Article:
According to a report quoting semiconductor industry sources, TSMC has trouble with its 3nm process yields. According to DigiTimes in Taiwan, if the 3nm yield problem persists, many customers may switch to the 5nm production node. Furthermore, TSMC’s issues may impact the product roadmaps of some of the PC industry’s biggest brands, such as AMD and Nvidia.
It’s critical to approach the report with caution. Although the insiders may be right, TSMC has yet to confirm any N3 delays openly. It has stated, on the contrary, that it is “on track with good progress.” The critical rumour in the source article is that TSMC is having trouble achieving sufficient yields with its 3nm FinFET technologies. It reveals that TSMC has “continuously changed” its 3nm offerings, implying that the foundry is trying to reach a yield sweet spot (the percentage of chips that are not faulty). N3E, a lower-cost version of TSMC’s 3nm manufacturing technology, was introduced a year after N3 and startled industry watchers by arriving a year later.
N3B processors are also made by TSMC for some clients, depending on design and pricing limitations. Despite TSMC’s process mentioned above disputes and “continuous adjustment,” insiders believe yields are still lower than projected.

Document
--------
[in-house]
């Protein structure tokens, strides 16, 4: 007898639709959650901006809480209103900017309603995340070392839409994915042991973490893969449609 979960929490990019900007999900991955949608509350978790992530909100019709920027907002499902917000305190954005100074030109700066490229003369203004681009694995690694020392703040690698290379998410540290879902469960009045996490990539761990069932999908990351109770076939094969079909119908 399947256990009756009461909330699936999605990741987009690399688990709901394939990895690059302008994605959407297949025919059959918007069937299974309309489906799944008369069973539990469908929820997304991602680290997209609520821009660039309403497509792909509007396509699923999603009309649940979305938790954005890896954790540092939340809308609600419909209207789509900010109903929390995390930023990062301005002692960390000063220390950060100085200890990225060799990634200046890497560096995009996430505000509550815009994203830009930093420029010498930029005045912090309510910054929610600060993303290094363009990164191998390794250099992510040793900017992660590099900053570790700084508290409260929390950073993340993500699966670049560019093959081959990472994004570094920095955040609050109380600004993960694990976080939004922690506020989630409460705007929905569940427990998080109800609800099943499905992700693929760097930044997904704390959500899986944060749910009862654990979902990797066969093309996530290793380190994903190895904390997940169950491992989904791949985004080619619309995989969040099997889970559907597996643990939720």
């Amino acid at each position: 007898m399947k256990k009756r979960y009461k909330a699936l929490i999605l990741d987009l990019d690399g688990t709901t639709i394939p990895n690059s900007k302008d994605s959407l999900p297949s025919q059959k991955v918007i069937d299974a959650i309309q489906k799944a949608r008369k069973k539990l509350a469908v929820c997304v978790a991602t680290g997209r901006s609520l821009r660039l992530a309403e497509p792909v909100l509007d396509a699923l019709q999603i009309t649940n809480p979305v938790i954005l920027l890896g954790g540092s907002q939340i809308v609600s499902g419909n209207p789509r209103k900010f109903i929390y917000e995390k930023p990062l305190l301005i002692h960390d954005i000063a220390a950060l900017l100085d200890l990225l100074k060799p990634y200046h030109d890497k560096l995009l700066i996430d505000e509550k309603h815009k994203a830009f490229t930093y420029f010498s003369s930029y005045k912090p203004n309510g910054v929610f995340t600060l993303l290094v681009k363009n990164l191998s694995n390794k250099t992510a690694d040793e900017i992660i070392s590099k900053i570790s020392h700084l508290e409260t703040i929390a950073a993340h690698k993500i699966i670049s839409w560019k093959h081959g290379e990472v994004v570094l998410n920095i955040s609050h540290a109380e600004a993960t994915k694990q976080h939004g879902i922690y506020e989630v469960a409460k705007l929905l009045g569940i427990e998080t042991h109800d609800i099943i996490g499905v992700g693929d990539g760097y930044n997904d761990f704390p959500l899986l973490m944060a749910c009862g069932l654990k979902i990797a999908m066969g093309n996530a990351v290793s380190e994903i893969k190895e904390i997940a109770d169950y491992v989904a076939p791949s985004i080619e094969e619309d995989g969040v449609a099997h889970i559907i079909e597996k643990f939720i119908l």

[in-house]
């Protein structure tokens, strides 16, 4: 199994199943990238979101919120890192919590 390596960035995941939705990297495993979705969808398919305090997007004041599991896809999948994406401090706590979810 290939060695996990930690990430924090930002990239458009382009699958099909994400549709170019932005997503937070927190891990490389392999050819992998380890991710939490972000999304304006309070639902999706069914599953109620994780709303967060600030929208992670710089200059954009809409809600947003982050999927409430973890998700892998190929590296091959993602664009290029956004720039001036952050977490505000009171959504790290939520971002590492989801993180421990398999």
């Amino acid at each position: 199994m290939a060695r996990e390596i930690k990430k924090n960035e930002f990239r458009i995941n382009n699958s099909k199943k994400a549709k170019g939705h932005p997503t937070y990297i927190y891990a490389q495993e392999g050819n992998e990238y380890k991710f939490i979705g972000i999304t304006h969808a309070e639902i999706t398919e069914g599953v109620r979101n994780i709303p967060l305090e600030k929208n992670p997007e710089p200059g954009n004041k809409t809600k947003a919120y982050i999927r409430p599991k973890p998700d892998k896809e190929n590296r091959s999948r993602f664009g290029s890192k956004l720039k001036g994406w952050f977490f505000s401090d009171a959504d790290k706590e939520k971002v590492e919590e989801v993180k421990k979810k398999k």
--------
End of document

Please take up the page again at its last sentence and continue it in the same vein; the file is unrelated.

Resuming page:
Some TSMC customers are considering rejigging plans, which involves revising their roadmaps due to the 3nm family difficulties. In the coming months, customers such as Apple and Intel have also paid a high price to obtain N3 process chips. Other partners, such as AMD, must not have felt the need to make such large pre-payments to get the most from TSMC’s yield concerns.
According to the DigiTimes article, AMD is one of the most important customers of TSMC’s 7nm family, including N7 and N6 process manufacturing. AMD has only recently begun to transition parts to N6, such as the Ryzen 6000 line of laptop processors. Newer GPUs will be based on N6 output as well.
The Ryzen 7000 series desktop CPUs and the Genoa and Bergamo server processors will all be based on the Zen 4 architecture and manufactured by TSMC at 5nm. TSMC will designate the 5nm process family as N5 and N4 processes as a reminder. For Zen 5 and RDNA 4, AMD planned to move to TSMC 3nm.
Nvidia was also referenced in the article. The green team stated that they would be returning to TSMC later this year to use one of their 5nm processes for the RTX 40-series GPUs after paying “billions of dollars” to secure this production allocation.